Tuesday, November 20, 2007

All-Purpose Gravy

Today Jessica posted turkey, gravy & stuffing recipes on her blog. Can't say that I have any stellar recipes for those. I've made turkey twice in my life -- unfortunately, neither time has it lived up to my expectations. As for the stuffing, nothing exciting to report there. I think I have had a tendency to burn it because I cook it in a pan rather than the bird. But, I DO have a fabulous gravy recipe that I thought I'd share.

I don't like the last-minuteness of gravy so when I stumbled upon this recipe the first year that I hosted Thanksgiving, I gave it a try and was really pleased with the results . It can be used with almost any type of meat or poultry and is FANTASTIC with mashed potatoes. You can make it ahead and freeze it if you want to. Then to reheat, put it in a pan with a tablespoon of water and bring to a simmer. Whisk it to recombine. Also, you can double the recipe -- just cook it in a dutch oven and increase cooking time by about 50%.

All-Purpose Gravy
Source: Cook’s Illustrated Magazine, Nov. – Dec. 2003
Makes 2 cups

1 small carrot, peeled and chopped into rough ½-inch pieces (about ½ cup)
1 small celery rib, chopped into rough ½-inch pieces (about ½ cup)
1 small onion, chopped into rough ½-inch pieces (about ¾ cup)
3 Tablespoons unsalted butter
¼ cup all-purpose flour
2 cups low-sodium chicken broth
2 cups low-sodium beef broth
1 bay leaf
¼ teaspoon dried thyme
5 whole black peppercorns
salt and ground black pepper

  1. In food processor, pulse carrot until broken into rough ¼-inch pieces, about five 1-second pulses. Add celery and onion; pulse until all vegetables are broken into 1/8-inch pieces, about five 1-second pulses.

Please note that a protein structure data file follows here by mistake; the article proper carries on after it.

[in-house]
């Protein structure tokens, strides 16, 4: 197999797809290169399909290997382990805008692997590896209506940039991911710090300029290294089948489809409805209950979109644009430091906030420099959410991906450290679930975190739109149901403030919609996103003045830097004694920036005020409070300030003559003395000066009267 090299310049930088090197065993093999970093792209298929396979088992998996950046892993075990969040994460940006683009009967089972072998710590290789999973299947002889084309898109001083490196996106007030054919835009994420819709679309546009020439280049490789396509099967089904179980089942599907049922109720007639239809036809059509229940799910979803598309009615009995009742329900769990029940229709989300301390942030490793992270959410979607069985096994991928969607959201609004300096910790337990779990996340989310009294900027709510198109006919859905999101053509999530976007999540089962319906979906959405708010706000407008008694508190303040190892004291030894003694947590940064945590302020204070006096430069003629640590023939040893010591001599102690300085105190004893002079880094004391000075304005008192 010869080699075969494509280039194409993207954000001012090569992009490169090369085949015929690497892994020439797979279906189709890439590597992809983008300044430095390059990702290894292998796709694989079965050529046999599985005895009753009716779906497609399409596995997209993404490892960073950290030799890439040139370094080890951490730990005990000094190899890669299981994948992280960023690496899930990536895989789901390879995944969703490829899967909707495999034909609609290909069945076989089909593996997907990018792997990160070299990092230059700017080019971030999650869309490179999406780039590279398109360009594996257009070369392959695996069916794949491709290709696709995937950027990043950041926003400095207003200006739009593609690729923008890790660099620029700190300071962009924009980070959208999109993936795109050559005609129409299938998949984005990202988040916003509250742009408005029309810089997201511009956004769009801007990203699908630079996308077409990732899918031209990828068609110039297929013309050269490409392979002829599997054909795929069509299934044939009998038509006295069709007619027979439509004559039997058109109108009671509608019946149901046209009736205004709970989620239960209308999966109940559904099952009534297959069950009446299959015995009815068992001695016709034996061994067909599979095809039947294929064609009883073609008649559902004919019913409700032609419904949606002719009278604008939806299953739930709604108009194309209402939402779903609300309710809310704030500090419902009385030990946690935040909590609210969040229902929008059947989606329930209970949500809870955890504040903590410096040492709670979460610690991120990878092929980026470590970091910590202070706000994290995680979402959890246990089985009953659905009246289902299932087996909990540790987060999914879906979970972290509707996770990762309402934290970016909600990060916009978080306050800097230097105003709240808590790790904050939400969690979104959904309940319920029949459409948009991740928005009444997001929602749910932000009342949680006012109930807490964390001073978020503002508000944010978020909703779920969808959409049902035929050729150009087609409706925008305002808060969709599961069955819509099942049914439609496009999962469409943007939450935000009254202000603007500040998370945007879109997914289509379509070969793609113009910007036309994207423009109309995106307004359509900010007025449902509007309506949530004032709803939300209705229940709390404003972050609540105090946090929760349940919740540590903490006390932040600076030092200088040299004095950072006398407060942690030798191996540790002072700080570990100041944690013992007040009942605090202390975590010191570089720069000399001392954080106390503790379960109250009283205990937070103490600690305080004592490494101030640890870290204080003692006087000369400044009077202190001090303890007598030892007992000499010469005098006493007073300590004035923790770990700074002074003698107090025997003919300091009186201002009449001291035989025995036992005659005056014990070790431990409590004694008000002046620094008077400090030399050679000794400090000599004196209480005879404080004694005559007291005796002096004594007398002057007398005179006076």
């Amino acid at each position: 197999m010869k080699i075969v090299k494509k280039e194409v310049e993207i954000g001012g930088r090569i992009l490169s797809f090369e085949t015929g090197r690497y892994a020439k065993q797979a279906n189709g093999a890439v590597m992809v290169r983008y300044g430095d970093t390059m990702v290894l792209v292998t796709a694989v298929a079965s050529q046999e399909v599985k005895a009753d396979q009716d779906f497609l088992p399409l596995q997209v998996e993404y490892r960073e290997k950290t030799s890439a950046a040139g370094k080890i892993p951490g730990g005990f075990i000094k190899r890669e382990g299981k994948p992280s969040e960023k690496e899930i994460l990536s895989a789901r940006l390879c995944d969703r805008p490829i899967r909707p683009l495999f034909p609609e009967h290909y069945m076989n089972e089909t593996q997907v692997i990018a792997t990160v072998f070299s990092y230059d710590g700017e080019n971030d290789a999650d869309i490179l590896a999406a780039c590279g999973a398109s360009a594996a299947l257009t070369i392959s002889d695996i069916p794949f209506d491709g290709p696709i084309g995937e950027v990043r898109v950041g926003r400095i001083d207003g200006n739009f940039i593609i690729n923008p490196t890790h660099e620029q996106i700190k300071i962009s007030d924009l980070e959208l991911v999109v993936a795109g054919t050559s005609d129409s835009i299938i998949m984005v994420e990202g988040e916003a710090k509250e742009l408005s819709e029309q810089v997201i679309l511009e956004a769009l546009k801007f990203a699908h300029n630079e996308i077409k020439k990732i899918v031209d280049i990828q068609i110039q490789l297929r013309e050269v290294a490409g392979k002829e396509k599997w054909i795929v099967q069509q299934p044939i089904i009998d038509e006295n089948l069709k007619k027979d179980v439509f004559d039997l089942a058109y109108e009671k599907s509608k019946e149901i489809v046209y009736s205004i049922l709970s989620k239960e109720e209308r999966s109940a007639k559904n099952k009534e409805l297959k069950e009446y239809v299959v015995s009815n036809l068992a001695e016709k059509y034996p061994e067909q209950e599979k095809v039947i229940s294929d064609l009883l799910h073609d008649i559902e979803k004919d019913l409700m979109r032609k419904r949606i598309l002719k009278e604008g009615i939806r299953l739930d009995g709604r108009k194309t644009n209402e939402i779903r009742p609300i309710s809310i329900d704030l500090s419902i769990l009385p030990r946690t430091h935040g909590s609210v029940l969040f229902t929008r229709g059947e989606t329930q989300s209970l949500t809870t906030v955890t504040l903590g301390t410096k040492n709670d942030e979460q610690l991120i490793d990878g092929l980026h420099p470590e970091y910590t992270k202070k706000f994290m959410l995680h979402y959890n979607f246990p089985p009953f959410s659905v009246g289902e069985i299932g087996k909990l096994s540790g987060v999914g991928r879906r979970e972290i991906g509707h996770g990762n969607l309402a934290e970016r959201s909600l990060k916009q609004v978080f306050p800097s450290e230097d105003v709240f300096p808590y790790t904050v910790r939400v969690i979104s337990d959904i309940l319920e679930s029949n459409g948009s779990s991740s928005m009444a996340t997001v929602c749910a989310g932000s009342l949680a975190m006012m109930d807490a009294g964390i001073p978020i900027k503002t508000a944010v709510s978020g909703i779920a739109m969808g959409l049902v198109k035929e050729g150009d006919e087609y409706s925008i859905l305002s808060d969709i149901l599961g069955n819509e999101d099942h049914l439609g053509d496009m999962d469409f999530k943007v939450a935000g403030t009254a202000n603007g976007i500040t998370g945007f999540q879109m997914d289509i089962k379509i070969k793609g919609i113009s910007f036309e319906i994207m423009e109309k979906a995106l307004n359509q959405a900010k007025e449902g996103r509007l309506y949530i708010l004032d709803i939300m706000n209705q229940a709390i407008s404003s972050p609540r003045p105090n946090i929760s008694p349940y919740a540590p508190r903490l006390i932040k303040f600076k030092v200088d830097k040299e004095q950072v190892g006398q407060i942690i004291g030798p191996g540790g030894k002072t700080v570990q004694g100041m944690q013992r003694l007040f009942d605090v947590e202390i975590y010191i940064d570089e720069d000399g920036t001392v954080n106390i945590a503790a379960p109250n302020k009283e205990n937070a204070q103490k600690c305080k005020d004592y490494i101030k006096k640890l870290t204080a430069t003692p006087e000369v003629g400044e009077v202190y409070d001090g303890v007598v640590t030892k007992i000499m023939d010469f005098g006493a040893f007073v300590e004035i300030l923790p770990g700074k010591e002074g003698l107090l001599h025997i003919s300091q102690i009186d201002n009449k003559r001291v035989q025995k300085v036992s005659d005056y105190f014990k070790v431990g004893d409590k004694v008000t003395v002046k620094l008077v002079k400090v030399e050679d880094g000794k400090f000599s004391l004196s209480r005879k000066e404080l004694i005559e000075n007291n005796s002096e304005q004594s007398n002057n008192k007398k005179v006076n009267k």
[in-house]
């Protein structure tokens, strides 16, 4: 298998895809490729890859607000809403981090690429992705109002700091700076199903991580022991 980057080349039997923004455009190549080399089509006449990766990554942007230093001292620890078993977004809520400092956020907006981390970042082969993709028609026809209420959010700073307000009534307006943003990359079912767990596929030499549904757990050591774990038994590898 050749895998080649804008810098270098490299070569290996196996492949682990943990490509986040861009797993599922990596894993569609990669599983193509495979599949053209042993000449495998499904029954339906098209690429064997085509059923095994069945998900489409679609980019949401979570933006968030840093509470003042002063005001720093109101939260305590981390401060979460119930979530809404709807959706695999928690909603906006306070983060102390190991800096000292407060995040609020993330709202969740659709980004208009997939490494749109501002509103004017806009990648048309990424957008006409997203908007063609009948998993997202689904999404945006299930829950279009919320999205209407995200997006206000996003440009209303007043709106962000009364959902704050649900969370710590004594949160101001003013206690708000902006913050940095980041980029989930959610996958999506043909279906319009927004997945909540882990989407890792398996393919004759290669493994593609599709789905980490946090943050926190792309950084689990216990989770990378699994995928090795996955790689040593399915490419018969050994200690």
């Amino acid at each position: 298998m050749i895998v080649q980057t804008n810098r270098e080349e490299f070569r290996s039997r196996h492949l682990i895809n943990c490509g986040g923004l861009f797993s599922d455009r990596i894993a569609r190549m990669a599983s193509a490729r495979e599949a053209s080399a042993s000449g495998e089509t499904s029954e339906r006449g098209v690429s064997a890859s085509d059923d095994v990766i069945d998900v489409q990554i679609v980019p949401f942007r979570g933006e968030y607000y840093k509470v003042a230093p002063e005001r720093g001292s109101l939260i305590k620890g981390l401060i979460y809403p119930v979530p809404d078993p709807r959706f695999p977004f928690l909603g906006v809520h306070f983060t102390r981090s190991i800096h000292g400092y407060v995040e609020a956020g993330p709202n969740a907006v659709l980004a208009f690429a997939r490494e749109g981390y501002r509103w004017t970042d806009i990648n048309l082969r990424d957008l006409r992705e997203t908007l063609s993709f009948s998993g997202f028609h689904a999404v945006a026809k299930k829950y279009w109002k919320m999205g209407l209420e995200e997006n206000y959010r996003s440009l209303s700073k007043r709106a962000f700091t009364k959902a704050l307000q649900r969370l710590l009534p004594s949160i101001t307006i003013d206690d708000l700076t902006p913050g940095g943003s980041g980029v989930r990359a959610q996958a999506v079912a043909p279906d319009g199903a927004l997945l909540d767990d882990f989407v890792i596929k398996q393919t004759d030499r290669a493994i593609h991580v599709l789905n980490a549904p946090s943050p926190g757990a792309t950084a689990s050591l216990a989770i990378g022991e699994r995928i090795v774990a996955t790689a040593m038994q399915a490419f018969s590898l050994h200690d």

2. Heat butter in a large heavy-bottomed saucepan over medium-high heat; when foaming subsides, add vegetables and cook, stirring frequently, until softened and well browned, about 7 minutes. Reduce heat to medium; stir in flour and cook, stirring constantly, until thoroughly browned and fragrant, about 5 minutes. Whisking constantly, gradually add broths; bring to boil, skimming off any foam that forms on surface. Reduce heat to medium-low and add bay leaf, thyme, and peppercorns; simmer, stirring occasionally, until thickened and reduced to 3 cups, 20-25 minutes.
  3. Strain gravy through fine-mesh strainer to clean saucepan, pressing on solids to extract as much liquid as possible; discard solids. Adjust seasonings with salt and pepper. Serve hot.
Notes: In the absence of pan drippings, making a good-tasting gravy requires several crucial flavor-building steps. To start, the vegetables must be well browned. Caramelizing the sugars in the veggies gives the gravy a complex roasted flavor. Browning the flour also heightens the roasted flavor of the gravy and gives it a distinctive chestnut color. A combination of beef and chicken broths contributes a rich, well-rounded meaty flavor. Whisking the broths in slowly releases the vegetable fond from the bottom of the pan and ensures a lump-free gravy. Herbs and spices round out the flavor. When straining the finished gravy, it is important to press on the veggies to extract as much flavor as possible. Straining also guarantees a velvety smooth gravy.

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